The Mayor and TfL’s focus remains on ensuring supporting Crossrail Limited (CRL) as they finalise the final infrastructure and testing to complete their work in order to get the Elizabeth line safely and reliably into passenger service at the earliest opportunity. CRL is the “nominated undertaker” for the purposes of the Crossrail Act 2008 and is a wholly owned subsidiary of TfL.
CRL exceeded its funding envelope earlier this year. In July 2018, DfT confirmed £590m of additional funding was being made available for the project, with £300m to CRL and £290m for Network Rail works. The £300m for CRL was jointly funded between the Government and TfL, with each contributing £150m. These contributions were paid over between late September and October 2018, as approved by the TfL Finance Committee under delegated authority on 27 September 2018.
CRL announced on 31 August 2018 that the central section is planned to now open in autumn 2019 and not December 2018 as previously stated.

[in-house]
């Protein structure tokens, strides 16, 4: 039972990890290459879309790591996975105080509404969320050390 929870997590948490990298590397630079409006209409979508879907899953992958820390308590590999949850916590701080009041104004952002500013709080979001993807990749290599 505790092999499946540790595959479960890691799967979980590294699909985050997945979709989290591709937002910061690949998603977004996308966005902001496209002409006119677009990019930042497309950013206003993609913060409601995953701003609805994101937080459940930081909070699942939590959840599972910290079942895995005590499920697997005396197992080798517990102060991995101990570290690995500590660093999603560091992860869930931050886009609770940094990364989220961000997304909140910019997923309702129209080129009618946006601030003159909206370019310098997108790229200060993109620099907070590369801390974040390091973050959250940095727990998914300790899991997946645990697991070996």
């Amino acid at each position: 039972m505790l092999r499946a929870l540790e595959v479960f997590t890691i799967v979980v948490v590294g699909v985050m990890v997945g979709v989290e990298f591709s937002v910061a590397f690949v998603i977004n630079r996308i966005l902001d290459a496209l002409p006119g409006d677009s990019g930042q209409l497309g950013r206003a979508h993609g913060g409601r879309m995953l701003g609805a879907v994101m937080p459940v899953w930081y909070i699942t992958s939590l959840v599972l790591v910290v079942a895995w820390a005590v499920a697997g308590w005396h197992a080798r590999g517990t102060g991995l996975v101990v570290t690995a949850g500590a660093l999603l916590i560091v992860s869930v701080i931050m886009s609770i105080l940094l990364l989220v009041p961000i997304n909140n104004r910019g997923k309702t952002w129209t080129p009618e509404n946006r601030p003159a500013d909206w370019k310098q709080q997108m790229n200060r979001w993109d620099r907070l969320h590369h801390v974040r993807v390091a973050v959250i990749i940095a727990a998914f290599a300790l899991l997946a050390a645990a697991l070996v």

In response to the announcement by CRL of a delay in the opening of the central section of Crossrail, TfL has commissioned, jointly with DfT, an independent review of CRL’s financial and commercial processes and forecasts and a separate review of CRL governance by KPMG. These reviews commenced on 24 September 2018. The Terms of Reference for these reviews have been published by TfL. KPMG’s work on reviewing Crossrail’s financial and commercial processes and forecasts continues and is nearing conclusion. KPMG’s emerging findings have influenced the financial envelope within which the proposed agreement described in this Form has been developed.